Having done various breezy documentaries on off-beat cinema stories including video nasties (2004’s Ban the Sadist Videos), Dan Curtis (2019’s Master of Dark Shadows), Al Adamson (2019’s Blood and Flesh), Nottingham lad David Gregory and his Severin Films now turn on one of the great cinematic tat subgenres – the Bruce Lee knockoff, Enter the Clones of Bruce.
Bruce Lee‘s death was similar to James Dean, in that his star power, charisma and popularity had been instantly stated in a handful of films. In both cases, their death created a vacuum. But while Dean’s death allowed Paul Newman and later Warren Beatty to prosper, Lee was something different. He wasn’t a movie star. He was the face of a whole film industry that he had given international prominence to. He had launched a whole wave of filmmaking on his back like Clint Eastwood and Steve Reeves had for Italy.
Lee’s studio, Golden Harvest, were especially lost. Though their films with Angela Mao and Jimmy Wang Yu were successful in Asia, they weren’t selling abroad to the extent that Lee had. And while they were mulling over Lee’s unfinished Game of Death, rival studios to Golden Harvest and Shaw Brothers were making their movies in Hong Kong and especially neighbouring Taiwan. One Golden Harvest producer in the doc labels them as ‘pirates’.
And this is the story of those pirates: of the independent studios who found young up-and-comers, often martial artists with no screen experience or stuntmen, and fashioned them into the Bruce Lee equivalents of Shakin’ Stevens.
The Bruceploitation films are not to everyone’s taste. Many of them ride on being tasteless. Many use footage taken of Lee’s funeral (with the corpse of Lee wearing the sort of habit your nan is buried in). Many of these films were supposed biopics, often trying to explain Bruce’s death and cashing on the more salacious elements of his death, including his alleged mistress, Betty Ting Pei. I was surprised, however, that this doc didn’t feature the sleazy erotica Bruce Lee and I (1975), made by Shaw Brothers (who infamously turned down Bruce), where Ting Pei plays herself to Danny Lee (not an imitator but a star in his own right) as Bruce.
Other films had characters taking on or avenging Bruce, with Bruce Li in a whole stream of films including Exit the Dragon, Enter the Tiger (1976), and the Black Dragon films with Ron van Clief. And others were just plain batty. Bruce Le specialised in sub-Bond pseudo-Eurospy fare like Challenge of the Tiger (1980), Ninja Strikes Back (1978) and the exactly-what-it-says-on-the-tin Clones of Bruce Lee (1980, alongside Dragon Lee and Bruce Thai). The Dragon Lives Again starred Bruce Leung as an angelic Bruce fighting Chinese versions of Popeye, the Man with No Name, Dracula, Laurel and Hardy, the Exorcist and random white people including Emanuelle and James Bond. And Bruce Lee Rises from The Grave (1976) wasn’t even a film about Bruce Lee.
The film interviews a vast array of participants. These include the three key Bruce clones – ‘Bruce Li’ alias Ho Chung Tao, probably the most familiar (once a regular sight in the bargain bins of Power City stores and Statoils up and down the land), the Burmese ‘Bruce Le’/Wong Kin-Lung and the South Korean ‘Dragon Lee’/Moon Kyoung-seok. Plus, the lesser Bruce Liang and Bruce Lo/Yasuaki Kurata, other Hong Kong notables who cashed in on the Lee dollar (Ron Van Clief, Angela Mao, Sammo Hung), support actors (Lo Meng, Phillip Ko), directors (the infamous Godfrey Ho), distributors (Terry Levene), historians, the film is a celebration of this dubious chapter of cinema history.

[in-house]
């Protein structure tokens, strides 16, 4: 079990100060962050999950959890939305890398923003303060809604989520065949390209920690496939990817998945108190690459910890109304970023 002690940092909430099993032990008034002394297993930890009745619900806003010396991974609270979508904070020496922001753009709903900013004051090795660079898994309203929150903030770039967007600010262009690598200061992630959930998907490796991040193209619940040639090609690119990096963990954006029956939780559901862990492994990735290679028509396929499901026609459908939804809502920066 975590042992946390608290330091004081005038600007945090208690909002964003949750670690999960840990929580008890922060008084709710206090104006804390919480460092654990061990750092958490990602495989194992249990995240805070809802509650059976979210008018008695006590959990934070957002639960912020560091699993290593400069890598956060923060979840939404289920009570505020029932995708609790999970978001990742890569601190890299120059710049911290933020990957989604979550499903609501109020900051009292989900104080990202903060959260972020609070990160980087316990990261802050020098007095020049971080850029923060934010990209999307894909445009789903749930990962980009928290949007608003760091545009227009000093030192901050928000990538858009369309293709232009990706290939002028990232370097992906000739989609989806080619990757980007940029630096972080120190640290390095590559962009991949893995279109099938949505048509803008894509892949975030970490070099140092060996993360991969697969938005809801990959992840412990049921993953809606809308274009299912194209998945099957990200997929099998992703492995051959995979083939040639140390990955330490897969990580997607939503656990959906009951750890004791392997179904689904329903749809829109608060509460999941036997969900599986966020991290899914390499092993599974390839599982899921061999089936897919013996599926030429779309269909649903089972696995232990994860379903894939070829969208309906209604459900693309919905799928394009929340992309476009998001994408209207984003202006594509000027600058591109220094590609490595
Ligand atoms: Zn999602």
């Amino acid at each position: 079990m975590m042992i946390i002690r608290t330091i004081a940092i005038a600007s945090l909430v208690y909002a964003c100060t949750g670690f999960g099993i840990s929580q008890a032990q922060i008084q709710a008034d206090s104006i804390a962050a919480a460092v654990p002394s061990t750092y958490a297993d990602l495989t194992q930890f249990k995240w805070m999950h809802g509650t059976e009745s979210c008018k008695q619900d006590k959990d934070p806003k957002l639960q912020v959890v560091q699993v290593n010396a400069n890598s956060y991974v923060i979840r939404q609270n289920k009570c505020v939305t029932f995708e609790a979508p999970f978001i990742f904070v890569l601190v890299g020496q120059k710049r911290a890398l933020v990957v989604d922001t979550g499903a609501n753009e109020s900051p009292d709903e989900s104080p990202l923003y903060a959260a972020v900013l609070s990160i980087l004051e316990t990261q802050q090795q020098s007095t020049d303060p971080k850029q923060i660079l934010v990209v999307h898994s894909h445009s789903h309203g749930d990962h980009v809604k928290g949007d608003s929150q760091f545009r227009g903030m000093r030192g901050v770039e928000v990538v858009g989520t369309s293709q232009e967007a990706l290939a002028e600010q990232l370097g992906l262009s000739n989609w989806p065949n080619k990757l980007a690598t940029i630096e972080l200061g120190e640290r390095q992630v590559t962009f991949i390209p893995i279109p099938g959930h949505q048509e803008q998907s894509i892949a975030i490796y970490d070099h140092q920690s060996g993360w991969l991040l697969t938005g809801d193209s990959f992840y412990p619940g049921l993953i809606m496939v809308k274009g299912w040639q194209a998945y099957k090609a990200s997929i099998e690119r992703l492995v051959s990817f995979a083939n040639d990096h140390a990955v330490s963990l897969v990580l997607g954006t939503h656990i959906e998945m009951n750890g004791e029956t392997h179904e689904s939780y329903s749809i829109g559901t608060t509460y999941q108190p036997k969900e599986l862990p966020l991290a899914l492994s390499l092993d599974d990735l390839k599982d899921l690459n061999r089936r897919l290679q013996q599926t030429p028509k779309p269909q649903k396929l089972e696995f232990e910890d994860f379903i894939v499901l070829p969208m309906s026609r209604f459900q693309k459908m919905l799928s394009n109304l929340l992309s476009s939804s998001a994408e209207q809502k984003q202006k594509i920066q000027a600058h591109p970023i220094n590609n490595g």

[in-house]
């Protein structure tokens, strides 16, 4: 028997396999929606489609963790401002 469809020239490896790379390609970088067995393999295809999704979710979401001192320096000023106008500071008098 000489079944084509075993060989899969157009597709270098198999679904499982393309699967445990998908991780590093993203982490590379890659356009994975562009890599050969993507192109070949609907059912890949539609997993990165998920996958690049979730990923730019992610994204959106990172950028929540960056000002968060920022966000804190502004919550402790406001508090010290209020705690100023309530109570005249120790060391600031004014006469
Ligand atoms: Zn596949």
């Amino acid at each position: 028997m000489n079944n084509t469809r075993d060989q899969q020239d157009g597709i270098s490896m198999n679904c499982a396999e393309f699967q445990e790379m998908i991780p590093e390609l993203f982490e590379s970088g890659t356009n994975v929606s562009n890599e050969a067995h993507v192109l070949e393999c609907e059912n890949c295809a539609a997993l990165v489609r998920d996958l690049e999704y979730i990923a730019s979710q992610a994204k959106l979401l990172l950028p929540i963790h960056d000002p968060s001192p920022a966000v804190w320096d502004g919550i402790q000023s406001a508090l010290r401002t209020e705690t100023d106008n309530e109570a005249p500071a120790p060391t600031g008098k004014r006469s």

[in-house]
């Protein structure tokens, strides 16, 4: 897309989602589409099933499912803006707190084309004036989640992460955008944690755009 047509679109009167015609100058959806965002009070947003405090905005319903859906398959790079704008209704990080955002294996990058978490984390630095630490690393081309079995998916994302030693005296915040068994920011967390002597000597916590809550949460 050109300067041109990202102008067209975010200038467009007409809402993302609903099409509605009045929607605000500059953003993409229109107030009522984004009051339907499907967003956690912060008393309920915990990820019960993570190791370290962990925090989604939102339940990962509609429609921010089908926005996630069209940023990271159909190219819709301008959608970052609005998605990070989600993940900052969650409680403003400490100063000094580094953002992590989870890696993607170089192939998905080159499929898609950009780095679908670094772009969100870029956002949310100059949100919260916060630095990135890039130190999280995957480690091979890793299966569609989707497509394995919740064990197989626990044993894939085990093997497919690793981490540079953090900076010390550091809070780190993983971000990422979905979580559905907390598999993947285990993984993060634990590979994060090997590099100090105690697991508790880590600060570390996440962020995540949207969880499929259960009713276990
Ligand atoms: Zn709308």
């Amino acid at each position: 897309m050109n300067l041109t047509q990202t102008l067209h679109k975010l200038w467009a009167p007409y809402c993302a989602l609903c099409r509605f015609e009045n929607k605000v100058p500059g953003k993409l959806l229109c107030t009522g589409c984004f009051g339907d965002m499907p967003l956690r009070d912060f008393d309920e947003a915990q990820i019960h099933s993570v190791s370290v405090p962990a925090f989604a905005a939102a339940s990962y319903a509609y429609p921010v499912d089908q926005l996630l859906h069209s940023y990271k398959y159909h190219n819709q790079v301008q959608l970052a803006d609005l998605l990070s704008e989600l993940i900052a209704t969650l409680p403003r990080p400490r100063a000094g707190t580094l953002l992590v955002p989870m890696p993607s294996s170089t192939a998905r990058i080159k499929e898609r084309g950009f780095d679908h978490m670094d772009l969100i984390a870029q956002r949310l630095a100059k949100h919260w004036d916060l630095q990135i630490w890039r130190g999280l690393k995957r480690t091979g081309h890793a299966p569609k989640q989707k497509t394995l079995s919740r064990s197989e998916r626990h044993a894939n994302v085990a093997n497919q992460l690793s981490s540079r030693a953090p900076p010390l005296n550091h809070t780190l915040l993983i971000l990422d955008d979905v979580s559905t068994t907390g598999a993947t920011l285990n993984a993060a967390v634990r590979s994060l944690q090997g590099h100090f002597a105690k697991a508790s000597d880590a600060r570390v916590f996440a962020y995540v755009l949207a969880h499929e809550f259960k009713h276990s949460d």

It covers the mythos of Lee, and how important he was globally, especially in African-American areas and, weirdly, in France. It also covers the cheap, nasty and impoverished nature of making these pictures (often, footage reused without actors’ consent – a Godfrey Ho staple). It covers how many people have been conned, especially in Germany where distributors included Bruce Lee’s name on films he wasn’t even alive to have any involvement with. Yet, these films have fanbases: Quentin Tarantino prefers Li to Lee. And many of the Lee-alikes were talented martial artists (Li muses that had he not looked like Lee, he might have had a better career). But then one-time Lee-alike Jackie Chan came along, and Hong Kong cinema changed.
I am surprised that Gregory doesn’t feature the moment in 1978 Bruce Li picture The Gold Connection where a character watches the Nottingham Forest vs AEK Athens match at City Ground, Nottingham – part of Notts Forest’s glory run of the 1978-79 European Cup. The commentator even highlights Garry Birtles and Martin O’Neill, the latter possibly the only Ireland manager to turn up in a kung fu film. However, this is an amazing, funny, sweet, poignant documentary. With a last minute lament on the fact that due to the huge filmmaking industry in mainland China, only thirty films are made a year in the once vibrant filmmaking scene of Hong Kong, it is a celebration of an era, and also, as someone who has seen many of these films, showcased films even I haven’t seen.
Enter the Clones of Bruce was screened on Friday the 27th of October at the 2023 IFI Horrorthon.